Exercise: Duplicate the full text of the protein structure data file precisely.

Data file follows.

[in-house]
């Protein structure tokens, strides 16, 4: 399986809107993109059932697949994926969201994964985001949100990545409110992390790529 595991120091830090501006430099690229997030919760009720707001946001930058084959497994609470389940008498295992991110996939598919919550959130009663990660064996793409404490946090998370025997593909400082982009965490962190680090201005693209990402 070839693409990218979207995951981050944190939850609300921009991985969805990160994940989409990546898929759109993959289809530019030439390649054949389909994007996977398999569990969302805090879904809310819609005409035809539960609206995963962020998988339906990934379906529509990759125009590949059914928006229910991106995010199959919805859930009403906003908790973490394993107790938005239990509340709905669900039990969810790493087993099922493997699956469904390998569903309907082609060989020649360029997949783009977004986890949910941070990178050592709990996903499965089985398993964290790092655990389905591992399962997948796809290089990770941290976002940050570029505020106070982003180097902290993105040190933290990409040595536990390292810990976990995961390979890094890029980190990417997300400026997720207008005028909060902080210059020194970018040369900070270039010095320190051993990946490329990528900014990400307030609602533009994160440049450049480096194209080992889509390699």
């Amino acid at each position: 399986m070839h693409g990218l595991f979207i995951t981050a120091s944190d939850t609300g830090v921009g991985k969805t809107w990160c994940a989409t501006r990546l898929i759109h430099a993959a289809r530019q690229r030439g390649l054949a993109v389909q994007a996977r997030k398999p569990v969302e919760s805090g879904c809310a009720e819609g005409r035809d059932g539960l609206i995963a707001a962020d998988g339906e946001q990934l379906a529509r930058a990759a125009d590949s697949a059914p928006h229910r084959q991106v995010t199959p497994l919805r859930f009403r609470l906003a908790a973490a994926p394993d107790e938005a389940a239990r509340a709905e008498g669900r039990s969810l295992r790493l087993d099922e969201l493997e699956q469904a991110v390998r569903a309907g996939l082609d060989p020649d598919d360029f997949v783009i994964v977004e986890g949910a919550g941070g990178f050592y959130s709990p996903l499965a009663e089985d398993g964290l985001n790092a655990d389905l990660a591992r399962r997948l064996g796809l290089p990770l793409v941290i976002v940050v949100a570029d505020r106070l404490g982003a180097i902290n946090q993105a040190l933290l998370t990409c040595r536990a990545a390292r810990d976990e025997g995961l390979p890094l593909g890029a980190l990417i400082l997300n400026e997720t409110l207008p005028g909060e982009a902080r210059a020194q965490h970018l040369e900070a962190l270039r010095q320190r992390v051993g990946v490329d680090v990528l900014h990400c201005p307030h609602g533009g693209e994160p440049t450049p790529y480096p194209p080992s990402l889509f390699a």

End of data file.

[in-house]
């Protein structure tokens, strides 16, 4: 399986809107993109059932697949994926969201994964985001949100990545409110992390790529 595991120091830090501006430099690229997030919760009720707001946001930058084959497994609470389940008498295992991110996939598919919550959130009663990660064996793409404490946090998370025997593909400082982009965490962190680090201005693209990402 070839693409990218979207995951981050944190939850609300921009991985969805990160994940989409990546898929759109993959289809530019030439390649054949389909994007996977398999569990969302805090879904809310819609005409035809539960609206995963962020998988339906990934379906529509990759125009590949059914928006229910991106995010199959919805859930009403906003908790973490394993107790938005239990509340709905669900039990969810790493087993099922493997699956469904390998569903309907082609060989020649360029997949783009977004986890949910941070990178050592709990996903499965089985398993964290790092655990389905591992399962997948796809290089990770941290976002940050570029505020106070982003180097902290993105040190933290990409040595536990390292810990976990995961390979890094890029980190990417997300400026997720207008005028909060902080210059020194970018040369900070270039010095320190051993990946490329990528900014990400307030609602533009994160440049450049480096194209080992889509390699």
């Amino acid at each position: 399986m070839h693409g990218l595991f979207i995951t981050a120091s944190d939850t609300g830090v921009g991985k969805t809107w990160c994940a989409t501006r990546l898929i759109h430099a993959a289809r530019q690229r030439g390649l054949a993109v389909q994007a996977r997030k398999p569990v969302e919760s805090g879904c809310a009720e819609g005409r035809d059932g539960l609206i995963a707001a962020d998988g339906e946001q990934l379906a529509r930058a990759a125009d590949s697949a059914p928006h229910r084959q991106v995010t199959p497994l919805r859930f009403r609470l906003a908790a973490a994926p394993d107790e938005a389940a239990r509340a709905e008498g669900r039990s969810l295992r790493l087993d099922e969201l493997e699956q469904a991110v390998r569903a309907g996939l082609d060989p020649d598919d360029f997949v783009i994964v977004e986890g949910a919550g941070g990178f050592y959130s709990p996903l499965a009663e089985d398993g964290l985001n790092a655990d389905l990660a591992r399962r997948l064996g796809l290089p990770l793409v941290i976002v940050v949100a570029d505020r106070l404490g982003a180097i902290n946090q993105a040190l933290l998370t990409c040595r536990a990545a390292r810990d976990e025997g995961l390979p890094l593909g890029a980190l990417i400082l997300n400026e997720t409110l207008p005028g909060e982009a902080r210059a020194q965490h970018l040369e900070a962190l270039r010095q320190r992390v051993g990946v490329d680090v990528l900014h990400c201005p307030h609602g533009g693209e994160p440049t450049p790529y480096p194209p080992s990402l889509f390699a």